Ballow Chambers

This description is based on a number of sources but principally the Heritage Register (2014), maintained by the Queensland Government’s Department of Environment and Heritage Protection.

This three-storeyed masonry office building was constructed in two stages, in 1924 and in 1926, for Ballow Chambers Ltd, a group of medical practitioners headed by Dr Charles Thelander. The company acquired most of the site in 1924. Bunya Bunya Cottage, erected on the site c. 1870s, had accommodated a medical practice in the late 1880s, and from about 1900.

Brisbane architect Mr Lange Powell was commissioned to design the new building. Powell was an established Brisbane architect, whose work includes St Martin’s War Memorial Hospital (1922) and the Masonic Temple (1930), both in Ann Street, Brisbane.1 Ballow Chambers was one of the earliest of the purpose-built specialist medical buildings in Brisbane. These interwar medical office redevelopments along Wickham Terrace included Wickham House (1923-24), Craigston (1927), Inchcolm (1930) and Brisbane Clinic (1930). Their construction constituted the second phase (the first being in the 1880s) of the Terrace’s growth as a medical precinct, and was indicative of new directions toward specialist medicine in Queensland in the interwar years.

The ground floor and sub-floor of Ballow Chambers were constructed in 1924, with a further two storeys added in 1926. John Hutchinson was the builder for both stages.2 The building was named after a colonial surgeon and the first doctor to establish a private practice in Brisbane, Dr David Ballow, who died of typhus fever while treating emigrants quarantined at Dunwich, Stradbroke Island, in 1850. To this very day there is a plaque commemorating Ballow near the entry to the building.

Ballow Chambers is remembered in Brisbane history because of two regrettable events. The first took place in 1955, when Ballow Chambers was involved in a long-forgotten terrorist incident. Karl Kast, “a loud-mouthed braggart who had a brilliant mind” and “loved making bombs”, sought revenge on several of Wickham Terrace’s doctors because they “had repudiated his claim for workers’ compensation after they failed to find evidence of a back injury [he] complained of” (Hurst, 2009). Kast’s rampage resulted in the shooting deaths of two medical professionals – both at their desks in Ballow Chambers – and the injuring of a third, before he blew himself up. It is said that the explosion could be heard at Woolloongabba.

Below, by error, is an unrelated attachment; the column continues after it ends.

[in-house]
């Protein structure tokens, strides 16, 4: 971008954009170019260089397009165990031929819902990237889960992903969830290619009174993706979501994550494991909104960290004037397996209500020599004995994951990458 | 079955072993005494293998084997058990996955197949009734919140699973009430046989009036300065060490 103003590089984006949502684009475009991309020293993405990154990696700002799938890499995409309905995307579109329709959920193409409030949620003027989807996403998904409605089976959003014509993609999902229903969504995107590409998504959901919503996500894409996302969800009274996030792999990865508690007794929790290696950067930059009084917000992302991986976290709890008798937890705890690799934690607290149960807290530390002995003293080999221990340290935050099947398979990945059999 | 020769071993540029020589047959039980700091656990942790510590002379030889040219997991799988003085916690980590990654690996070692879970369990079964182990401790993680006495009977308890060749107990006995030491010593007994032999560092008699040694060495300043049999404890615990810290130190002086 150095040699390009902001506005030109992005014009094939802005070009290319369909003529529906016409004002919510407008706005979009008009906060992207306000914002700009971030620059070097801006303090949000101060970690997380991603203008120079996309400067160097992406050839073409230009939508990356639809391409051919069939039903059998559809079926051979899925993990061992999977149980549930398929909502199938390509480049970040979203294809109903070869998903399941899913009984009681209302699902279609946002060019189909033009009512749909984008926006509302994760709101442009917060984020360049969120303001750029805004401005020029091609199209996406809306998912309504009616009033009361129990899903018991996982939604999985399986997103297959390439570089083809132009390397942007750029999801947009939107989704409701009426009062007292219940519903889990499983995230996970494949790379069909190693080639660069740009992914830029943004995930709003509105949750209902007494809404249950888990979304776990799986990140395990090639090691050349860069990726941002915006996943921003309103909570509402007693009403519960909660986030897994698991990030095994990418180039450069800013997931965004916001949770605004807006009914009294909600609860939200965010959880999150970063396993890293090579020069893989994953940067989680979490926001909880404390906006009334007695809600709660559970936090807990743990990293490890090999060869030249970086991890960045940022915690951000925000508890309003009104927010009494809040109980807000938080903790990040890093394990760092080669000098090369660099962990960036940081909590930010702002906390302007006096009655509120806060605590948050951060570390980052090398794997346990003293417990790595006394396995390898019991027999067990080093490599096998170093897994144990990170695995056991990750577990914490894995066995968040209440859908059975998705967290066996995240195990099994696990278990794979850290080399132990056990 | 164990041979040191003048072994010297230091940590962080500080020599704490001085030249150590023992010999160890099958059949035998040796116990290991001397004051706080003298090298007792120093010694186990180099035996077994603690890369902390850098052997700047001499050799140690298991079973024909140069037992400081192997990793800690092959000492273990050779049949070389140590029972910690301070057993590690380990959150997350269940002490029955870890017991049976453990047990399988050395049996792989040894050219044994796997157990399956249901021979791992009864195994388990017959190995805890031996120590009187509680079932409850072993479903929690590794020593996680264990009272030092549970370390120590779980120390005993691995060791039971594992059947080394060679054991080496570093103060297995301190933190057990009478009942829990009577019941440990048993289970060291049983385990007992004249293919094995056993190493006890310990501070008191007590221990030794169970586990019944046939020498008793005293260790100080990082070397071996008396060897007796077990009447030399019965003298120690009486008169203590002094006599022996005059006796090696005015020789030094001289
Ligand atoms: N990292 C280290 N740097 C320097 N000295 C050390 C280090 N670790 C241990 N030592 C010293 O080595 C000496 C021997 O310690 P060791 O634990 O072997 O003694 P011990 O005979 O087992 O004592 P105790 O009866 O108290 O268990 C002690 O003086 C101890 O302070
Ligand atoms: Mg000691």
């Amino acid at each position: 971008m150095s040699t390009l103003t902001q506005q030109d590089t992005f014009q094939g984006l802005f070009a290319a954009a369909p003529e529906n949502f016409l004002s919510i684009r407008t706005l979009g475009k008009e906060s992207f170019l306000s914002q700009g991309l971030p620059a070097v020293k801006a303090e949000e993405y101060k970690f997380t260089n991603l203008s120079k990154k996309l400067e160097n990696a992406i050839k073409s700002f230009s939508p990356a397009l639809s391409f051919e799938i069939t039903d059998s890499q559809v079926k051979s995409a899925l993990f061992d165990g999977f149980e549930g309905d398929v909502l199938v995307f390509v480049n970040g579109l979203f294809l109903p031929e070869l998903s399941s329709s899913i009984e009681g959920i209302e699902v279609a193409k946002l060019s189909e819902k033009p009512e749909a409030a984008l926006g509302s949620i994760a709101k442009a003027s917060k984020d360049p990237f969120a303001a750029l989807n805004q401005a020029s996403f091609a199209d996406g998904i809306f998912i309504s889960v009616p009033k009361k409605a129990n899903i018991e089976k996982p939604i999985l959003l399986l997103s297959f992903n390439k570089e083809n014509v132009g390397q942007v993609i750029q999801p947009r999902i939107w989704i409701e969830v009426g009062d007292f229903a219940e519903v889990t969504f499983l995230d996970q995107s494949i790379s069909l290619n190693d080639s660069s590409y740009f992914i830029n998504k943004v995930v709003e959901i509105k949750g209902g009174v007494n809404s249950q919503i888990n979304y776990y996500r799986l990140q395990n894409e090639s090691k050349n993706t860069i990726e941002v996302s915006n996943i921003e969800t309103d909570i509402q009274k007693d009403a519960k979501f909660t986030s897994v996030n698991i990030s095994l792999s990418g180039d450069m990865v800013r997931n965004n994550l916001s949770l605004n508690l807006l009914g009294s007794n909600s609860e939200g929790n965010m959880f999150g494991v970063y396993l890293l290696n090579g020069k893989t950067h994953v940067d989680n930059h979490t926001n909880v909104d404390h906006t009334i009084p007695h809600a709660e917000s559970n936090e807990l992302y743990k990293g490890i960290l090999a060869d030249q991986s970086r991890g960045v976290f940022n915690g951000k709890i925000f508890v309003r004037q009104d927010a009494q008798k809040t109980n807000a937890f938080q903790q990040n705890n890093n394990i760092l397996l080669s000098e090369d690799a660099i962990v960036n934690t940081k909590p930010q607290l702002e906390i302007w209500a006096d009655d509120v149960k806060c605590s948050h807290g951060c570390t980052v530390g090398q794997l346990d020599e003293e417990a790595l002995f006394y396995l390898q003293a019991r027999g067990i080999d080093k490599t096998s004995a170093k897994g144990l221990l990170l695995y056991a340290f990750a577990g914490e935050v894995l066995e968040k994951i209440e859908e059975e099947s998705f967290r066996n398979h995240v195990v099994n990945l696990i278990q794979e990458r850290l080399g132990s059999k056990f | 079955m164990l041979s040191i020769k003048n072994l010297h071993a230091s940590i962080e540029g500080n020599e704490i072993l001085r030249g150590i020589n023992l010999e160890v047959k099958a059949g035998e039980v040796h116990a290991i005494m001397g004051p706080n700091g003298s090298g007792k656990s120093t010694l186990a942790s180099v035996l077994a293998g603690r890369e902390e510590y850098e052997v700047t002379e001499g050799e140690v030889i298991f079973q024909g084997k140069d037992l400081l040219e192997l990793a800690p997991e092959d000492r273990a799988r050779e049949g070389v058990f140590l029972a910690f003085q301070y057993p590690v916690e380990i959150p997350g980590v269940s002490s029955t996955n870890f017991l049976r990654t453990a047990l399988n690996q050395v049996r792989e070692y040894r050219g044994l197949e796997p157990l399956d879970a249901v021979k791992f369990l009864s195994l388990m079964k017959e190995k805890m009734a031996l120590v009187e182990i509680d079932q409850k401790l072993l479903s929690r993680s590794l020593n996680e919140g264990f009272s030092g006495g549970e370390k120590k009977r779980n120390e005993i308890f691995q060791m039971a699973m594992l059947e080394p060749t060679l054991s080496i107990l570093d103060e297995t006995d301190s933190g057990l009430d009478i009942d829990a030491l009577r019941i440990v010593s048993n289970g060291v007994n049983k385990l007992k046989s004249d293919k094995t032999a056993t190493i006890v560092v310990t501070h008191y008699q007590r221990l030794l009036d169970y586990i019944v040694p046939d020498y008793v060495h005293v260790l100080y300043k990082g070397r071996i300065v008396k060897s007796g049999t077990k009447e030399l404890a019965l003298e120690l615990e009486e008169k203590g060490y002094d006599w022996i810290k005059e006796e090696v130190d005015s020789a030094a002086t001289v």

The second incident involved the still unsolved theft of artworks. In the foyer of Ballow Chambers once hung two 18th century paintings – one of Bonnie Prince Charlie and the other of Henry, Cardinal of York – that were given to George Keith, 10th Earl Marshal of Scotland and an ancestor of Dr Ballow, by the Old Pretender in recognition of his devotion to the Stuarts. These paintings were given to Ballow Chambers by the late Miss Elizabeth E. Moreton, a great niece of Dr Ballow, in recognition of his services to mankind. In September 2007, the original paintings were stolen and have not been recovered. Reproductions currently hang in their place.

Since 1992, Ballow Chambers has been listed on the Heritage Register because of its cultural heritage significance. Ballow Chambers (Heritage Register, 2014):

  • is important in demonstrating the interwar evolution of Wickham Terrace as an important medical specialist precinct in Brisbane, and is associated with the development of specialist medicine in Queensland.
  • is an accomplished building which is important in demonstrating the principal characteristics of a purpose-built interwar medical office building, including in the restrained design the assertion of medical specialist prestige.
  • as one of a related group of classical facades, exhibits a strong aesthetic contribution to the Wickham Terrace streetscape, which is valued by the community.
  • has a special association with Brisbane architect Lange Powell, as an example of his interwar work.